WASHINGTON, JUNE 17, 2021 – More than 300,000 rural residents are set to directly benefit from fresh rounds of funding for the Philippine Rural Development Project (PRDP) which is designed to increase rural incomes and enhance farm and fishery productivity in the targeted areas in the country.
The World Bank’s Board of Executive Directors has approved a US$280 million additional financing and Euro18.3 million grant for the PRDP to support 267 climate-resilient rural infrastructure and 287 enterprise development subprojects to boost rural incomes, and strengthen planning and implementation capacities among local government units and producer organizations.
This additional financing will help address climate vulnerability in agriculture through a range of investments, including rural roads designed to withstand adverse weather events to ensure uninterrupted connectivity and access to markets; and communal irrigation subprojects to address water scarcity and avoid the risk of large-scale crop failure. Other programmed investments include warehouse facilities and solar dryers to prevent post-harvest crop losses, and greenhouses to protect selected crops from extreme heat and support improved water management, among others.
“This project boosts the country’s efforts to end extreme poverty and promote shared prosperity by targeting investments in agriculture, which is a major source of livelihood and income in the rural areas,” said Ndiame Diop, World Bank Country Director for Brunei, Malaysia, Philippines and Thailand. “We hope that this additional financing will further foster partnerships in productive investments between farmers’ groups and commercial buyers, contributing to improved market access and higher income opportunities for rural residents.”
Implemented by the Department of Agriculture (DA), this additional financing builds upon the gains achieved by PRDP which started in 2014.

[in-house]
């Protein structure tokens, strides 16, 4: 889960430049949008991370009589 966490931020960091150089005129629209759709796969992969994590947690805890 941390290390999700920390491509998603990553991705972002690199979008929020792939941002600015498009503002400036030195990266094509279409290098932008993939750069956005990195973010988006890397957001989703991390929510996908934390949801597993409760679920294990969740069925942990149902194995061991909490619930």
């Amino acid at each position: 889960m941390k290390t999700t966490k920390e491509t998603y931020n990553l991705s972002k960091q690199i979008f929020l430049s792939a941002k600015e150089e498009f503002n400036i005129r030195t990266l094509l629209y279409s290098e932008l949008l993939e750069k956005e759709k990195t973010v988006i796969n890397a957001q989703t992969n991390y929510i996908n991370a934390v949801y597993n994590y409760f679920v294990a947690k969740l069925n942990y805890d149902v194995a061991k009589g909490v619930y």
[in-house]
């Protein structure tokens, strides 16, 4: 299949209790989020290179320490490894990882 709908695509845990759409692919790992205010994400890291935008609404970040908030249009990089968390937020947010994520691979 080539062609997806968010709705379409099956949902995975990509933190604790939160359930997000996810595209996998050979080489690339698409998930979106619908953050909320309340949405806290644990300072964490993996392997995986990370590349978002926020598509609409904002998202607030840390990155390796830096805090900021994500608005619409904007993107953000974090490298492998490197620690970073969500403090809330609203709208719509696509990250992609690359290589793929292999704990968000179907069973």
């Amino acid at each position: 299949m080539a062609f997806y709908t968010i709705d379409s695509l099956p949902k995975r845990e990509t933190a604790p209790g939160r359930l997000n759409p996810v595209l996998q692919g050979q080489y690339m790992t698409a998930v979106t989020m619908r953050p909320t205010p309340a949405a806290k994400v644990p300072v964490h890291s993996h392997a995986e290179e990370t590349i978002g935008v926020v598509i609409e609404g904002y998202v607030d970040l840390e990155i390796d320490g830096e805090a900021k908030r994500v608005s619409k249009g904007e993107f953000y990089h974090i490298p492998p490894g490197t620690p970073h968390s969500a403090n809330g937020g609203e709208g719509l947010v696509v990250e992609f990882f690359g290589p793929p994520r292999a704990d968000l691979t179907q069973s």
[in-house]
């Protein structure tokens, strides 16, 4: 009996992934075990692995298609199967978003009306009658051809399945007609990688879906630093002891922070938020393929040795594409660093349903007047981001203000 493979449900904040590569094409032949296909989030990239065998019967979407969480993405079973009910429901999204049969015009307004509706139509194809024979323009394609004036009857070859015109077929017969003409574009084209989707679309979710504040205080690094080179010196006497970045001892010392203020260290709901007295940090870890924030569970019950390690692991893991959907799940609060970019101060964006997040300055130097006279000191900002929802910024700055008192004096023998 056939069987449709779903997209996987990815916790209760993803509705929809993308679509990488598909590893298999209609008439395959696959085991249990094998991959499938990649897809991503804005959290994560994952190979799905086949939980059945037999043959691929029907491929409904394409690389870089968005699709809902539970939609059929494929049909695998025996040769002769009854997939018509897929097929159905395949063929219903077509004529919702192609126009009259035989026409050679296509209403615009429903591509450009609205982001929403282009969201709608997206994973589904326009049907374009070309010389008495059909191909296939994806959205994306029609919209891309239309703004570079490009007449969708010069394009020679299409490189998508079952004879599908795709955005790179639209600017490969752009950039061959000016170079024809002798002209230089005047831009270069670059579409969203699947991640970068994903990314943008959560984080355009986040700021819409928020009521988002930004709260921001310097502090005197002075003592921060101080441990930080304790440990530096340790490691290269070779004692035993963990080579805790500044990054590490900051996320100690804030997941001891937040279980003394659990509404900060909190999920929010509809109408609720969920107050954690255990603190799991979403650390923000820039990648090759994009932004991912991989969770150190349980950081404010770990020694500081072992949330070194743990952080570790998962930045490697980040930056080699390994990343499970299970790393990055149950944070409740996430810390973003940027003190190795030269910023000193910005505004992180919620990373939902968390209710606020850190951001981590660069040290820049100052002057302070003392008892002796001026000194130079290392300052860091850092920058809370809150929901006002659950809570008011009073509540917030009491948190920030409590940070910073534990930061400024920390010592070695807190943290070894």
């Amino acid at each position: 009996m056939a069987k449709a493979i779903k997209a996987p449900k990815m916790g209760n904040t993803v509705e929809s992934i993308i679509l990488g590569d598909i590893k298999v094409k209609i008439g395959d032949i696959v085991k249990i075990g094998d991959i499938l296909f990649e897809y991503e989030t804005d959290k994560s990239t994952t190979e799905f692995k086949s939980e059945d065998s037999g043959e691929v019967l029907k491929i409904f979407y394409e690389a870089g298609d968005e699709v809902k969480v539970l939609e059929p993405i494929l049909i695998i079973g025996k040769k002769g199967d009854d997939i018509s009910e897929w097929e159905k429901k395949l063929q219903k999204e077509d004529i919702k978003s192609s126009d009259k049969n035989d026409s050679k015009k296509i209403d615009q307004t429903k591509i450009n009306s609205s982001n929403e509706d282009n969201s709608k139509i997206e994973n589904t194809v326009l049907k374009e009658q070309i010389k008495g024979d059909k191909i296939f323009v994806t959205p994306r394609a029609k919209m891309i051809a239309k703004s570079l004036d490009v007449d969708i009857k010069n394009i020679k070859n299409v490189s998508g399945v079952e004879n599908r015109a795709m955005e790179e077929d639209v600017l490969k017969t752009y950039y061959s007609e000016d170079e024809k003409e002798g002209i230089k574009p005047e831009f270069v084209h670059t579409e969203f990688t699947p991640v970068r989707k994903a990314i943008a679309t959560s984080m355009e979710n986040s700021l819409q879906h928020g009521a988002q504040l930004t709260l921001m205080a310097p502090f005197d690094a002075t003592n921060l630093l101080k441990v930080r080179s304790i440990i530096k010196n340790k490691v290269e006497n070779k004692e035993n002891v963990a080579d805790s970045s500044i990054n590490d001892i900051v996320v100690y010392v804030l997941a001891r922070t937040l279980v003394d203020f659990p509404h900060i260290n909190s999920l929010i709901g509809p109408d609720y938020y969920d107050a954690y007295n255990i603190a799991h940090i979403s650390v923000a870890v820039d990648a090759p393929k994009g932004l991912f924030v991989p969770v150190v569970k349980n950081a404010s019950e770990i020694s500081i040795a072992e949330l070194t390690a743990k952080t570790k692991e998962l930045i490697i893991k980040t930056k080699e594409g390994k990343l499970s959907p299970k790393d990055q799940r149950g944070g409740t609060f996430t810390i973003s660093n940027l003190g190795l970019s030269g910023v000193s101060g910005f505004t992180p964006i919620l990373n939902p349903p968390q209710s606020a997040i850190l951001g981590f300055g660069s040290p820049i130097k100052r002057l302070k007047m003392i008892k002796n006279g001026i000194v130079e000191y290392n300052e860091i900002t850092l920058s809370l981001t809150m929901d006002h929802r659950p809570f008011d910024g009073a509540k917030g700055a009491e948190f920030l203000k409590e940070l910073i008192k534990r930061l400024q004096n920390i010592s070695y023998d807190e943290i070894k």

Under the PRDP, the DA provides technical and financial support to the planning process of provincial, city and municipal governments, as well as in the implementation and delivery of services, rural infrastructure, and enterprise development based on provincial and city commodity investment plans, value chain analyses, and suitable production areas.
“This integrated planning approach is an important step in merging local priorities and national development programs, thus making the DA and local governments effective partners in the development of the farming and fishing sector,” said Eli Weiss, World Bank Senior Agricultural Economist.
The additional financing also expands the inclusiveness of PRDP by supporting more local government units in Mindanao that experience poverty and conflict. A grant from the European Union aims to co-finance and provide incentives for the Mindanao local government units with a higher incidence of poverty, lower capacity, more conflict-affected areas, and larger numbers of indigenous people to participate in PRDP. Local government units in the Bangsamoro Autonomous Region in Muslim Mindanao (BARMM) are particularly encouraged to participate.
To date, 454 rural infrastructure sub-projects, benefiting 608,887 households have been approved, and 261 are completed. Around 1,229 km of farm-to-market roads have been completed, and 859 km are under construction.
More than 637 enterprise projects have been approved, benefiting 136,267 members 46 percent of whom are women. Of these subprojects, 70 percent are completed, while another 30 percent (185) are under implementation.
In a recent evaluation, users of the rural roads reported that their real household incomes increased by an average of 36 percent, while beneficiaries of enterprise development subprojects increased by an average of 113 percent, while having a 51 percent increase in their annual marketed output.
Indirect benefits included increases in cultivated area, more competitive prices for commodities, faster response in medical emergencies, and increased school enrollment and attendance.
The World Bank has been a partner of the Philippines for 75 years providing support to development projects and programs in the country. Since 1945, it has mobilized funding, global knowledge, and partnerships to support the Philippines’ efforts to alleviate poverty, upgrade infrastructure, improve health, nutrition, and education, strengthen resilience against climate change and natural disasters, promote peace, and enhance global competitiveness.